Second, though the Constitutional Court ruling did not directly affect the election of members to the BiH presidency, the HDZ is insisting that this issue should be addressed, seizing the opportunity to try and eliminate the cross-ethnic voting mechanism applied for the elections of Bosniak and Croat members of the BiH presidency. But the HDZ has a problem when it comes to the presidency because any opening of the question of the BiH presidency must also address the ruling of the European Court of Human Rights in the so-called Sejdić-Finci case, which found the rules for the election to the BiH presidency discriminatory against Jews, Roma, and other groups that are unable to stand as candidates under the current system.
The EU cannot ignore the nine-year-long non-implementation of the Sejdić-Finci decision if it opens up the presidency package. It, therefore, prefers to leave it closed for now. Which is presumably why Zovko is turning to the United States for help.
In concluding her piece, Zovko argues for the “federalization” of BiH as a reasonable middle solution between the extremes of centralization and decentralization. In fact, the country is already heavily decentralized, with central decision-making requiring consensus among the three main groups. “Federalization” in the jargon of the HDZ is a euphemism for the creation of a third entity and further internal division of BiH into ethnic enclaves.
To put all this in a comparative perspective: if the system the HDZ is pushing for had existed in Macedonia, its prime minister, Zoran Zaev, would not have been able to form the reformist government that the EU has as a partner today. Zaev’s party won enough votes because all citizens of Macedonia, including, crucially, 30-40,000 Albanians, were able to choose their party irrespective of “ethnic” prefix.
The HDZ is seeking to push Bosnia irreversibly in the opposite direction, eliminating the few remaining cross-ethnic voting options for BiH citizens. Like former Macedonian Prime Minister Nikola Gruevski, HDZ leader Dragan Čović claims that any win without an ethnic majority is illegitimate.
Unfortunately, we’ve been here before. Six years ago, the electoral provisions of the city of Mostar (where power is shared between the HDZ and the Party of Democratic Action, SDA) were struck down by the BiH Constitutional Court. To date, elections have not been held in Mostar, while the HDZ and the SDA, the two parties responsible for the paralysis, continue to enjoy an indefinite term in office.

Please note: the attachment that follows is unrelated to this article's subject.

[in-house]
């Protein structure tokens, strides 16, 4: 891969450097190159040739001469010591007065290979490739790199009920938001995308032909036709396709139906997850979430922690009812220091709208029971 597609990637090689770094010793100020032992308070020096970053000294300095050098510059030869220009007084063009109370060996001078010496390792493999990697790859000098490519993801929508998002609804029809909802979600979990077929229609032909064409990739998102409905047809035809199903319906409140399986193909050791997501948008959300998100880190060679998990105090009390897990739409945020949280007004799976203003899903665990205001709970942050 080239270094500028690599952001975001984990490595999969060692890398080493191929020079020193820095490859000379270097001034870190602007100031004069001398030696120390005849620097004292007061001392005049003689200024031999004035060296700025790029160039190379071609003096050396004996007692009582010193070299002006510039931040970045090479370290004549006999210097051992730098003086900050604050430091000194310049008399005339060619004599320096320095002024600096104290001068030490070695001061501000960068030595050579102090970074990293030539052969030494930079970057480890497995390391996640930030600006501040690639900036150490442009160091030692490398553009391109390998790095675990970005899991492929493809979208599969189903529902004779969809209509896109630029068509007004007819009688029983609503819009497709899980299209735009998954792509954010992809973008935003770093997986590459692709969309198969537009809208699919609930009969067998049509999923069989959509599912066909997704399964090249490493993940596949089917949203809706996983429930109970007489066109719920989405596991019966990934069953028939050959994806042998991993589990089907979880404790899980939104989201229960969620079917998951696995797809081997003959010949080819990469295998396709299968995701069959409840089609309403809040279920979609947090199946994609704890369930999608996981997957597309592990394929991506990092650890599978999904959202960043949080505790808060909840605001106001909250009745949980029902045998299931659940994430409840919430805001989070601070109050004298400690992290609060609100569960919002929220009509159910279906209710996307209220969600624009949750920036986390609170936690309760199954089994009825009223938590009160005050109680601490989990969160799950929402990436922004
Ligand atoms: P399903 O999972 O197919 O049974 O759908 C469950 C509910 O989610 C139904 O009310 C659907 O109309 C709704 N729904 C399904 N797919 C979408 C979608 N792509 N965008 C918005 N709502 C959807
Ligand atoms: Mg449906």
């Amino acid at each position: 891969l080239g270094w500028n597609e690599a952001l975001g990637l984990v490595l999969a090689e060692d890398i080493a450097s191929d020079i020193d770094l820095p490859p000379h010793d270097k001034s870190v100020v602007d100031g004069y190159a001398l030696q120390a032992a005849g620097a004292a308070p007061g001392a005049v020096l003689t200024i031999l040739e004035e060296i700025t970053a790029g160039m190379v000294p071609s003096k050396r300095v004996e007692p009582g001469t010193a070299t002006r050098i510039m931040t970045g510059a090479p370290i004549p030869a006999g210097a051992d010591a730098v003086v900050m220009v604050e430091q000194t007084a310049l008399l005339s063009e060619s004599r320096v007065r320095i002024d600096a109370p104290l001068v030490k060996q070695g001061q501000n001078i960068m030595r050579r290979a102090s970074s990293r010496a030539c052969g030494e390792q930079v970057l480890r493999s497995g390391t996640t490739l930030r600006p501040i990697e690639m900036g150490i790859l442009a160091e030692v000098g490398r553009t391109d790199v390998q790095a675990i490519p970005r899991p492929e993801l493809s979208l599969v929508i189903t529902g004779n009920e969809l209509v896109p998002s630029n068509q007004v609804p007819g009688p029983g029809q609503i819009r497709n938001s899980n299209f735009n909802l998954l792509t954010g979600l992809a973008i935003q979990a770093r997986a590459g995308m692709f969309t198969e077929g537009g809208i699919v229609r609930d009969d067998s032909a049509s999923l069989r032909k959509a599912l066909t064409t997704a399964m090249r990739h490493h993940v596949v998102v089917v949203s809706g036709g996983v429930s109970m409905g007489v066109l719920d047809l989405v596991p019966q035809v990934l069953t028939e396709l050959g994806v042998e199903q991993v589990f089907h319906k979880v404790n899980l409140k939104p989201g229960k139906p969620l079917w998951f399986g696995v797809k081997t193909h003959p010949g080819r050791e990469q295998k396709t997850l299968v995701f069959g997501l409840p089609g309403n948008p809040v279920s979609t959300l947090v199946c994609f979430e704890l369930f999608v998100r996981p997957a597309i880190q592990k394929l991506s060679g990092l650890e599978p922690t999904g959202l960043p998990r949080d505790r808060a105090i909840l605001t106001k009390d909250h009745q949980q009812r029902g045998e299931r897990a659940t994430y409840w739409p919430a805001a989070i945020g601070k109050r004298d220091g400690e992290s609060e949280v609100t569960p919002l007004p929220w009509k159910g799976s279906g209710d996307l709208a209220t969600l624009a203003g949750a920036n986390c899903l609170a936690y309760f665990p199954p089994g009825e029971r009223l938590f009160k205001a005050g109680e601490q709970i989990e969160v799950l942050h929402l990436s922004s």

Similar to the case of Mostar, the BiH Constitutional Court has nullified the provisions of the election law for the FBiH House of Peoples. The paralysis which the FBiH government is facing, involves the same players, only a potentially more sinister scenario. Failure to form the government at the FBiH level and no functioning parliament at the BiH level could be used by the HDZ to legitimize its return to Herzeg-Bosna autonomy. The SDA could live with this deal as long as it gave them their Muslim enclave. All this is happening in an environment where Bosnian Serb president of Republika Srpska Milorad Dodik’s appetite for secession is coupled with the announcement that he will fully arm his police and create reservist forces.
We may no longer be dealing with an issue of legalistic details on Bosnia’s electoral law—we could be dealing with the question of survival of BiH as a state. Ultimately, what happens in October be a political decision by the HDZ based on its power calculations, external pressure being one of them.
This is why the United States and the EU should intensify their engagement to find a solution to BiH´s current electoral dilemma. But any reform should seek to make the country more functional and cohesive, rather than support proposals that would further ethnic divisions. If they are unable or unwilling to do so, they should resort to the constitutional mechanism put in place to safeguard the Dayton Peace Agreement: the Office of the High Representative.
Majda Ruge is a fellow at the Foreign Policy Institute at the Johns Hopkins University’s School of Advanced International Studies.